Yep. That’s why they’ve formed their own airline too. And they’re treating the airline kinda like Fedex treats its drivers. Someone else owns and flies the plane. Amazon pays them a set amount. Lets them avoid paying the shipping fees normal shippers want to charge.
And separate from that airline is their other airline, which is drone delivery. That’s in its infancy but it’s cleared some big hurdles already. Won’t be long before we see big monster drones buzzing around and landing in peoples’ yards. That program must have them really excited because there won’t even be remote pilots for them - the drones will fly themselves to and from their destinations.
The situation re parcel delivery is another unintended consequence of grand schemes by various government departments in dealing with corporate lobbyists while turning a blind eye to the greater situation. Fifty years ago it was illegal for any private company to deliver an envelope and each state and municipality had restrictions requiring limited access by a select few carriers. At one time for a carrier like UPS to deliver in any given city the freight would have been brought to the city by a licensed common carrier with a permit for that city and once there the parcel company could deliver it. It was a nightmare that resulted in a package being handled by numerous carriers that often criss-crossed each other repeatedly before getting to the destination. When people are told that FedEx carries virtually all Express freight to Memphis where it is sorted and shipped to the destination which more often than not the first plane flew over getting to Memphis they are amazed that such an inefficient process is used. But actually their system is much more efficient and obviously faster than the nightmare that once took weeks to get a package from Oakland to Salt Lake City at an outrageous cost.
Long ago when driving a local(in state) parcel truck a car dealership just a few miles across the Alabama state line could not get good service due to DOT requirements so someone decided to ship from Mississippi and address everything to a dealership employee’s Mississippi home and have all freight pre-paid. The packages were actually delivered to the dealership. A lot of freight got bootlegged that way over the years. And then when FedEx began to lobby for the rights to get into all states it resulted in virtually eliminating individual states restrictions on truck lines.
And another reason is to offer end to end service to their clients that sell their goods on Amazon.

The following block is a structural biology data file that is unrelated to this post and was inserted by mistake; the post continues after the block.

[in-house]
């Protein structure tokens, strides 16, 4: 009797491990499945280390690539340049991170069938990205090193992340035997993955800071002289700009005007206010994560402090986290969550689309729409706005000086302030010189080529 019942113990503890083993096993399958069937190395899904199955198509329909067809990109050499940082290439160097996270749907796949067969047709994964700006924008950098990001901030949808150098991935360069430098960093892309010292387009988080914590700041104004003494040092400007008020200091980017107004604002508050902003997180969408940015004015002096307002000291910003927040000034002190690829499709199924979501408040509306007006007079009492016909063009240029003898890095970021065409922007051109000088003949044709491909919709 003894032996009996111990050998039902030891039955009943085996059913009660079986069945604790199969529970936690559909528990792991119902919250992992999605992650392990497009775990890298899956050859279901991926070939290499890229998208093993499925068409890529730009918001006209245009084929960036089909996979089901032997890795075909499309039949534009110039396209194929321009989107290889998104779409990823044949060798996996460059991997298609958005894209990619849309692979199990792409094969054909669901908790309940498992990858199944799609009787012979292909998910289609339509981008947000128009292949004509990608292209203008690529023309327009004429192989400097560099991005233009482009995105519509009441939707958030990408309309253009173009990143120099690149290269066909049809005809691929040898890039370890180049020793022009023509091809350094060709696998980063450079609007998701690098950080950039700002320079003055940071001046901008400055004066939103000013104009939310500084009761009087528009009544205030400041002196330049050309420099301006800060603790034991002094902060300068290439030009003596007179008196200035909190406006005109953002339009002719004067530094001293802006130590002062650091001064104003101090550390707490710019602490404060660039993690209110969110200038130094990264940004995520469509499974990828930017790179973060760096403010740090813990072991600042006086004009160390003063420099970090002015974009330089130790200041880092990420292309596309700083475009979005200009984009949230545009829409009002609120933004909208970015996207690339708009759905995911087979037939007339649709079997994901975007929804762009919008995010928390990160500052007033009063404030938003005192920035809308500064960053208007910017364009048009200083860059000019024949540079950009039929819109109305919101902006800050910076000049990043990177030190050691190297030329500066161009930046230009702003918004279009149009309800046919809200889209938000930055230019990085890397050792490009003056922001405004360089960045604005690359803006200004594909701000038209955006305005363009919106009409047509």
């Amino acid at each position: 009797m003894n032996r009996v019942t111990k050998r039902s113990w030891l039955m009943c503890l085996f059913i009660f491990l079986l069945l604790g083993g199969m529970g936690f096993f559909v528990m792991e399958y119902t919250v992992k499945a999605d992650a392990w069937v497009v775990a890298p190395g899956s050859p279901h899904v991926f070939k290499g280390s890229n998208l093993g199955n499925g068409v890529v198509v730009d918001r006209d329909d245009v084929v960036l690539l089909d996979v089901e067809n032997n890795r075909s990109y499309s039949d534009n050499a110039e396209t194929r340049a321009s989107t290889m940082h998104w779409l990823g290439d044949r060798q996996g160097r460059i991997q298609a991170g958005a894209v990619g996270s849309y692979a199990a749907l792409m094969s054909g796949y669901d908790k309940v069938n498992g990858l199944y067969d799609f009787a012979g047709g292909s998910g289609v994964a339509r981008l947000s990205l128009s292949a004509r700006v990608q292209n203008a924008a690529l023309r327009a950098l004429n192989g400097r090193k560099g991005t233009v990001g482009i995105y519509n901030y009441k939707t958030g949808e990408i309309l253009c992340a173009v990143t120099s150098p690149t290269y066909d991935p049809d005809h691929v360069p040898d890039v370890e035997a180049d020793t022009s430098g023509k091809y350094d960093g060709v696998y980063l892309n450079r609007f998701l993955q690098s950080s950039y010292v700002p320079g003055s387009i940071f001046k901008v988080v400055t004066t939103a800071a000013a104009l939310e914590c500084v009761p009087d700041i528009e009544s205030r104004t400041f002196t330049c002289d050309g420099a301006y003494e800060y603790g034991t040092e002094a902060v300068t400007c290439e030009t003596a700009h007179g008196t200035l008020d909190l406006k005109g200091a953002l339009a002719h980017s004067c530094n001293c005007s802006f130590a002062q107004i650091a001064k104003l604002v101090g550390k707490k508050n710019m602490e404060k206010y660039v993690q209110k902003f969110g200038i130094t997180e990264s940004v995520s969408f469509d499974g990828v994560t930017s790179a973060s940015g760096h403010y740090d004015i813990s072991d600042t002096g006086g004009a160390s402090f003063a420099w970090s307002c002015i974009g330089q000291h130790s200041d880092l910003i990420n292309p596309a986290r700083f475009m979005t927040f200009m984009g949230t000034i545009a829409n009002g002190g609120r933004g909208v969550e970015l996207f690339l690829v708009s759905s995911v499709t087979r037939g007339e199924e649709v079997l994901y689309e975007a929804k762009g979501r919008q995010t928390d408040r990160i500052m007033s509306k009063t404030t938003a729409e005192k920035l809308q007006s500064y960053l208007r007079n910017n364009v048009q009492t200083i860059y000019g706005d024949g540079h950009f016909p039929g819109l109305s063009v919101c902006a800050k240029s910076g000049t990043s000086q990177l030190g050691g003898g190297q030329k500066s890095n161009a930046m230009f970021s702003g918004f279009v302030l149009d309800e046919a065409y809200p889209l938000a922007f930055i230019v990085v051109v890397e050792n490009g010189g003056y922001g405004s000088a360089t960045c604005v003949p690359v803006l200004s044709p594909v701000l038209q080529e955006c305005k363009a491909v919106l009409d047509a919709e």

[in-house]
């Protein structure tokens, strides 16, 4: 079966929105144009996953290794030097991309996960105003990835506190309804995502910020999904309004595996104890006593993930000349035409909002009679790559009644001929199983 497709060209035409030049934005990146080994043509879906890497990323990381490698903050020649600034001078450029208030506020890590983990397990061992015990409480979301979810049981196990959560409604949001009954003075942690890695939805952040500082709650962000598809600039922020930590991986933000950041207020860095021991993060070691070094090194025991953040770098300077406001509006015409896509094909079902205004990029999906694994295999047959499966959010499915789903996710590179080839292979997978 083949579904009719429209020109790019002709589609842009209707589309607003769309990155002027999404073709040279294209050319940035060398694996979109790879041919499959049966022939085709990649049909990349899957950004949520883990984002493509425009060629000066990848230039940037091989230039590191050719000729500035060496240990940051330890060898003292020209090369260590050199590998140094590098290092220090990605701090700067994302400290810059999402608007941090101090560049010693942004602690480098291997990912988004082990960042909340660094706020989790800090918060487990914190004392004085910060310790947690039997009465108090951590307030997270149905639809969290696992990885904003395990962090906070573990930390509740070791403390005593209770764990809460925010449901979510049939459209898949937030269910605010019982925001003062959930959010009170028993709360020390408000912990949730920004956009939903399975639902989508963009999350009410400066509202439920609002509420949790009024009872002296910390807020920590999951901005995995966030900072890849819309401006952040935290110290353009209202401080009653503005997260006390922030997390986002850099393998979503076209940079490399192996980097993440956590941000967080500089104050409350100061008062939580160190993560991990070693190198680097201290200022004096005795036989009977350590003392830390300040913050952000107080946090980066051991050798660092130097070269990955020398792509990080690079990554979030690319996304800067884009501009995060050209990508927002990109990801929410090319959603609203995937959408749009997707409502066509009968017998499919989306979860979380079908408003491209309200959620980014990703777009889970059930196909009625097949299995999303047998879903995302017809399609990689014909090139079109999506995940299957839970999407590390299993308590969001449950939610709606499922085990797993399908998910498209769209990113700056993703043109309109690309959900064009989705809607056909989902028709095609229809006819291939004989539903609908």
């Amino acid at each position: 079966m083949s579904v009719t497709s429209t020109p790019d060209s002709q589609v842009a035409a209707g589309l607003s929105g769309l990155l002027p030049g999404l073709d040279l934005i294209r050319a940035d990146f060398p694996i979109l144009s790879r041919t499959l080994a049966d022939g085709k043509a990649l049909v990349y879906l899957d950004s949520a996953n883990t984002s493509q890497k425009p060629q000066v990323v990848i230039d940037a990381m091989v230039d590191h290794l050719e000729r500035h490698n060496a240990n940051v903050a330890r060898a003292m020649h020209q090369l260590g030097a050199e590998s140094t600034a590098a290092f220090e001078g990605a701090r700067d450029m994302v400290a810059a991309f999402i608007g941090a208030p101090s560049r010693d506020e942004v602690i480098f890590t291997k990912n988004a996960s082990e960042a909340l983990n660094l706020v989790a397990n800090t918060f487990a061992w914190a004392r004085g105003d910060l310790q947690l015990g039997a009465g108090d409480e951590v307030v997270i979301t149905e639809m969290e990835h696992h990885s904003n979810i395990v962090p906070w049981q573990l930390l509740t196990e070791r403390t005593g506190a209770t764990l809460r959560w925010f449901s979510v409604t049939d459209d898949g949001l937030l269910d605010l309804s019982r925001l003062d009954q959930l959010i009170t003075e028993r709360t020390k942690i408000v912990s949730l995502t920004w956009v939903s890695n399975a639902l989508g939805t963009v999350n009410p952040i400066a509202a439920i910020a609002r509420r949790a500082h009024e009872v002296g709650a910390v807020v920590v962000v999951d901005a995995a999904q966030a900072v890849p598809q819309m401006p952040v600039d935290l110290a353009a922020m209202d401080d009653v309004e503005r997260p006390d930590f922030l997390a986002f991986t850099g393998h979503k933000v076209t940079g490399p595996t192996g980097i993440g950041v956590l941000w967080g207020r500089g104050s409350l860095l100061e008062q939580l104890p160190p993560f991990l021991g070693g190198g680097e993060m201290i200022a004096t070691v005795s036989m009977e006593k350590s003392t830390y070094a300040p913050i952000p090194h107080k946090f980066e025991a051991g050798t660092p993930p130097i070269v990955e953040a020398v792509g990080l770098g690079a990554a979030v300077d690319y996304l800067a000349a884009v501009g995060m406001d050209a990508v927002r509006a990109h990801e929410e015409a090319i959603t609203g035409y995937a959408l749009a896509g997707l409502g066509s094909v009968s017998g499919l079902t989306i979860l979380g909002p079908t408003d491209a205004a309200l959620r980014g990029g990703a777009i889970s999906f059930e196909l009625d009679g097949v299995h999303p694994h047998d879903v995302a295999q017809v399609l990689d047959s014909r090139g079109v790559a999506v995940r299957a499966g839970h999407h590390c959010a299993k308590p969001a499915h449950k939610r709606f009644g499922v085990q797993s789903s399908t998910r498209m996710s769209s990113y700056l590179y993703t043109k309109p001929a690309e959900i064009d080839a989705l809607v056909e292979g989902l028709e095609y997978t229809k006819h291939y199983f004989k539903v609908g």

There’s a large Amazon fulfillment center on the other side of the city and I’m sure they would like to directly control shipping from the center to the customer.
Yeah and I’m sure they will cut their prices in half once they do this ? What are people going to do once every job has been automated ?
Excellent question. It’s one of the biggest problems facing us today. I think auto repair is safe for a long while, but automation has certainly taken over auto manufacturing to a great degree.
Those folks in the big house need their grass cut and their cars washed and waxed and someone to drive the car… Fish are jumpin-and the cotton is high and will soon need picking. A return to the “good ole days” for sure.
UPS uses high tech EVs (electric vehicles) to deliver all packages here for about 6-8 weeks every year when package volume is heavy, around the Christmas holiday time.
They drop a “Pod” (trailer without wheels) at the golf course pro shop and ship packages to the pod. Then a UPS driver equipped with an EV makes daily deliveries all the way around the golf course, to all the condos and villas.
I’m pretty sure that a robot could drive a golf cart, but even a human driver has trouble finding all the addresses, accessing elevators, and making deliveries. I’m not sure robots could do that here. Just in our “quad” of buildings, Amazon, USPS, FedEx, AC repairmen, etcetera, have problems finding everybody.
Robots don’t have to deliver to your door if you are in a multiple residence building. They can put them near the entrance, possibly in a locker and provide a code for you to unlock and retrieve your package. That’s already done in large cities. I imagine that your snail mail is delivered to a kiosk and not to your door in a multi residence condo.